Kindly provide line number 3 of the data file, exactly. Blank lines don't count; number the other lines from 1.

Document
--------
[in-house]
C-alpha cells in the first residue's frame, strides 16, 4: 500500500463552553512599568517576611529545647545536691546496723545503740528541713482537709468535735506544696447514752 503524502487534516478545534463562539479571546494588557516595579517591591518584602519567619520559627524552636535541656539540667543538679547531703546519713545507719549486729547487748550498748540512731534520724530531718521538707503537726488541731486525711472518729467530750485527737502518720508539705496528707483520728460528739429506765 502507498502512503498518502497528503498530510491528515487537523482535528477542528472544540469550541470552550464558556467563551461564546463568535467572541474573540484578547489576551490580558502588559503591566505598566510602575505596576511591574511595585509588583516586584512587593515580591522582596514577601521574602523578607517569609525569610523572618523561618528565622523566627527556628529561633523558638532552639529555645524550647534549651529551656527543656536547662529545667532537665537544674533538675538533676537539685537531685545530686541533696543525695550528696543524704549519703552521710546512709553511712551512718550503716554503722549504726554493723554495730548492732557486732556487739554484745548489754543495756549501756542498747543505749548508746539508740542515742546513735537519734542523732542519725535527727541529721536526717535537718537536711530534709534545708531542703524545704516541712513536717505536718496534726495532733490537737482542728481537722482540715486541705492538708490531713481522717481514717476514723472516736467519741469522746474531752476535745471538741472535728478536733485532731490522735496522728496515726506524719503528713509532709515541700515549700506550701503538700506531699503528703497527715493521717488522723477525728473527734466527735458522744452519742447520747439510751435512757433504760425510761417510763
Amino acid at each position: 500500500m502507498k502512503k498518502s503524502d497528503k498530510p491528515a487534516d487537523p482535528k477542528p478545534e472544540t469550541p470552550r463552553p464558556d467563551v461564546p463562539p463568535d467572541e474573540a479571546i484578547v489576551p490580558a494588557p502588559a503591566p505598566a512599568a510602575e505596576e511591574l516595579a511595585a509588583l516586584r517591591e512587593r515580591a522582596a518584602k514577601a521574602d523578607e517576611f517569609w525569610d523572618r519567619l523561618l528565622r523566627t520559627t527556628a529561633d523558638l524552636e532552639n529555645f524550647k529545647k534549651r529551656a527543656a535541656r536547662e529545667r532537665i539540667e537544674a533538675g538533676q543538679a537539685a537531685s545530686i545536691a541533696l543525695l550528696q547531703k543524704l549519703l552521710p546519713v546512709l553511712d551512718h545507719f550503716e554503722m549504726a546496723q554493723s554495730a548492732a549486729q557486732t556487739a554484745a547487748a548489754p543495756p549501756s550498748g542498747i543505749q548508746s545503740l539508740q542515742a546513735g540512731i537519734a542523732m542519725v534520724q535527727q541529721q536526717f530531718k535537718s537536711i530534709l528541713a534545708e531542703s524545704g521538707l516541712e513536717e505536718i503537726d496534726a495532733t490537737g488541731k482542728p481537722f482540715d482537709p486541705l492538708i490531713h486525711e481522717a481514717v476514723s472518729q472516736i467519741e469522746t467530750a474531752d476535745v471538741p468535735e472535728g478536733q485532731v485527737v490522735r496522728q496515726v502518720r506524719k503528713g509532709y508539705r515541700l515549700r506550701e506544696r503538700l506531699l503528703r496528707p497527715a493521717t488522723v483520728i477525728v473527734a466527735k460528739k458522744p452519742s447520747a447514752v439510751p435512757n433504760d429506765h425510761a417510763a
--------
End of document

Amino acid at each position: 500500500m502507498k502512503k498518502s503524502d497528503k498530510p491528515a487534516d487537523p482535528k477542528p478545534e472544540t469550541p470552550r463552553p464558556d467563551v461564546p463562539p463568535d467572541e474573540a479571546i484578547v489576551p490580558a494588557p502588559a503591566p505598566a512599568a510602575e505596576e511591574l516595579a511595585a509588583l516586584r517591591e512587593r515580591a522582596a518584602k514577601a521574602d523578607e517576611f517569609w525569610d523572618r519567619l523561618l528565622r523566627t520559627t527556628a529561633d523558638l524552636e532552639n529555645f524550647k529545647k534549651r529551656a527543656a535541656r536547662e529545667r532537665i539540667e537544674a533538675g538533676q543538679a537539685a537531685s545530686i545536691a541533696l543525695l550528696q547531703k543524704l549519703l552521710p546519713v546512709l553511712d551512718h545507719f550503716e554503722m549504726a546496723q554493723s554495730a548492732a549486729q557486732t556487739a554484745a547487748a548489754p543495756p549501756s550498748g542498747i543505749q548508746s545503740l539508740q542515742a546513735g540512731i537519734a542523732m542519725v534520724q535527727q541529721q536526717f530531718k535537718s537536711i530534709l528541713a534545708e531542703s524545704g521538707l516541712e513536717e505536718i503537726d496534726a495532733t490537737g488541731k482542728p481537722f482540715d482537709p486541705l492538708i490531713h486525711e481522717a481514717v476514723s472518729q472516736i467519741e469522746t467530750a474531752d476535745v471538741p468535735e472535728g478536733q485532731v485527737v490522735r496522728q496515726v502518720r506524719k503528713g509532709y508539705r515541700l515549700r506550701e506544696r503538700l506531699l503528703r496528707p497527715a493521717t488522723v483520728i477525728v473527734a466527735k460528739k458522744p452519742s447520747a447514752v439510751p435512757n433504760d429506765h425510761a417510763a